The Sustainable Development Goals in Serbia
The Sustainable Development Goals are a global call to action to end poverty, protect the earth’s environment and climate, and ensure that people everywhere can enjoy peace and prosperity. These are the goals the UN is working on in Serbia:
14 September 2022
National Campaign: Be the Hand That Loves and the Word That Guides
In the last 15 years, there are fewer and fewer children in Serbia who are exposed to violent discipline in their homes. However, almost half (45 percent) of children aged one to 14 still experience physical and psychological disciplining. Such methods are most often applied to small children who have experienced their first physical punishment between 2 and 3 years of age. It is encouraging that over 90 percent of parents agree that violent discipline is not good for their child. It hurts and humiliates a child, leads to feelings of mistrust and insecurity, while undesirable behaviours are often repeated. Authority that is built on fear and violence produces fear and violence that a child transfers to relationships with others, often throughout his or her life. The disparity between widespread awareness that violent disciplining is not good and the fact that it is still practiced suggests that today’s parents, more than ever, need support in overcoming the challenges of parenting, as well as help with adopting alternative, positive disciplining practices. “Many parents in Serbia use positive disciplining methods when raising their children. However, there are also those for whom hitting, anger and yelling are the first and only reaction to a child's challenging behaviour. Those parents love their children, but need support to change their behaviour, which is often caused by the complexity of modern living. We want to help them, to encourage them to stop, to think and try to approach that challenge in a way that is better and more effective for both the child and their mutual relationship. That's why we advise them to count to 5, to calm down and give their best to the child. We know that this is exactly what every parent is striving for. By setting a positive example, parents help their children to establish boundaries that are based on understanding and respect,” said Deyana Kostadinova, UNICEF Representative in Serbia. She emphasized that “A child has the right to care, safety and upbringing that respects his or her individuality, and parents have the right to support in fulfilling their role”. Over the next month, UNICEF will carry out a series of activities in Belgrade, Niš, Novi Sad, Novi Pazar, Čačak, Kragujevac and Subotica as part of the Be the Hand That Loves and the Word That Guides campaign. An intensive programme of long-term support for parents to improve their parental disciplining practices will be launched through the training of experts in centres for social work, as well as in the health and education systems, who through their daily practice meet with parents in nearly 50 locations across Serbia.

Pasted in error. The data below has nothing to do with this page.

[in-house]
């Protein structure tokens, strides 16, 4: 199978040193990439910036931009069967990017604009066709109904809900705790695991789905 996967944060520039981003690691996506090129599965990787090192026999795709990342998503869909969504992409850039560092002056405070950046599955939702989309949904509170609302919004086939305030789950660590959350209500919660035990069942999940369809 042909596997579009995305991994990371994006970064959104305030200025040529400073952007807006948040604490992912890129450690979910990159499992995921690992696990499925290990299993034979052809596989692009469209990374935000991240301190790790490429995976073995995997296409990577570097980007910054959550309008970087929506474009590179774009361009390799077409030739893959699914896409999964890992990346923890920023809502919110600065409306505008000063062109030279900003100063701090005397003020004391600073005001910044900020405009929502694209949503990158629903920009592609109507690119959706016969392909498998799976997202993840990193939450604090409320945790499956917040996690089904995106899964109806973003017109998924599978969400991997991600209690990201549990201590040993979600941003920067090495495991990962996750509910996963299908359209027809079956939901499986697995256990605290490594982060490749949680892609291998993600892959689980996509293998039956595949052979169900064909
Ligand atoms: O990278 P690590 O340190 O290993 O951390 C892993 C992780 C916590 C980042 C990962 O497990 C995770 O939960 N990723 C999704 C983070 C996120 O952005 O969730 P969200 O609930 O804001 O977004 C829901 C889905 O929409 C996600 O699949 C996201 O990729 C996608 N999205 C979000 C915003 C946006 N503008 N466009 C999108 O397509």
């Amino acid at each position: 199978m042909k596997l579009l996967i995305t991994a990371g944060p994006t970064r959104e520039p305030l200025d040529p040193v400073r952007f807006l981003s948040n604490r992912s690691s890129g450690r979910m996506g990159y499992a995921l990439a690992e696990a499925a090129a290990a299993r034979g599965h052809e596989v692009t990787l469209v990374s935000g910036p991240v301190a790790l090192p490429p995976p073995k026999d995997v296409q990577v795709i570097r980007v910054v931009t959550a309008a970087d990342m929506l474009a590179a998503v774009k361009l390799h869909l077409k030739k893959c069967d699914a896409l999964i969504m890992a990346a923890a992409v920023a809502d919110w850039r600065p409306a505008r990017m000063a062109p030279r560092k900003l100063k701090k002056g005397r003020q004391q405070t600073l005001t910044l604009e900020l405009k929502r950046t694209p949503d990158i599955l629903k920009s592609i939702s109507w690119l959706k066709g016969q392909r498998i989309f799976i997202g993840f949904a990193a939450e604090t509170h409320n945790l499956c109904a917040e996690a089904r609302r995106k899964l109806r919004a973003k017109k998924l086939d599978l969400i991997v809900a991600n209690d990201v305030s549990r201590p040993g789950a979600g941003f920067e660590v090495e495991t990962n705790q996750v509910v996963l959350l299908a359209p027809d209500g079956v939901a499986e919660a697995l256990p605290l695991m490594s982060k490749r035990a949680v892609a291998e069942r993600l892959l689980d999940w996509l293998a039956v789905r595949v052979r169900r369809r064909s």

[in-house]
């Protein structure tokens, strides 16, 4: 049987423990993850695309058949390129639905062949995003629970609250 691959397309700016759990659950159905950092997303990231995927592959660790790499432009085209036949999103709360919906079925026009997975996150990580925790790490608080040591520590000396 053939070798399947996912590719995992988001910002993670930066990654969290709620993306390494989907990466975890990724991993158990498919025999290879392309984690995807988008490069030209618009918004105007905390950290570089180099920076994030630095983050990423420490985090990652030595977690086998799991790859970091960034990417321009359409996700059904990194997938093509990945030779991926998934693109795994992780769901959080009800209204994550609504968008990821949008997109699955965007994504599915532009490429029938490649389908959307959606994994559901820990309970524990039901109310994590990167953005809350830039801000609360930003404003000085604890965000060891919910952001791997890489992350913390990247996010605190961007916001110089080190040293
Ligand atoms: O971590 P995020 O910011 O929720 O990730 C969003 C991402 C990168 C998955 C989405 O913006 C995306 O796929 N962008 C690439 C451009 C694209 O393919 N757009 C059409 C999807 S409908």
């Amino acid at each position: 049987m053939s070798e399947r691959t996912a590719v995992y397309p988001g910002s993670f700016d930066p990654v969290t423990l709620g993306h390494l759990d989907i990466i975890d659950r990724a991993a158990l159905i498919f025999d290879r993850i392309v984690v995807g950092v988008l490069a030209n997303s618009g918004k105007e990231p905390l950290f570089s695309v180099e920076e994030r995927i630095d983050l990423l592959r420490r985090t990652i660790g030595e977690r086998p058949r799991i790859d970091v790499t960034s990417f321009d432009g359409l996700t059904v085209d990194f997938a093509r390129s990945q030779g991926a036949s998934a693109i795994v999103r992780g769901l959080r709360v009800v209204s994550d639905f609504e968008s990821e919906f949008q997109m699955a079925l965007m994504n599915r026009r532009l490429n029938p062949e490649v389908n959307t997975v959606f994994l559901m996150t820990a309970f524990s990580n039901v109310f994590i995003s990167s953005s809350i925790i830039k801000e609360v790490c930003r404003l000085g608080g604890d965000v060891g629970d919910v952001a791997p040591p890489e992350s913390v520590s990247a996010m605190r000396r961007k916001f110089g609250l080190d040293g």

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05 September 2022
Air Pollution and the Energy crisis are 2 sides of one problem: Clean Air Day calls for urgent action from all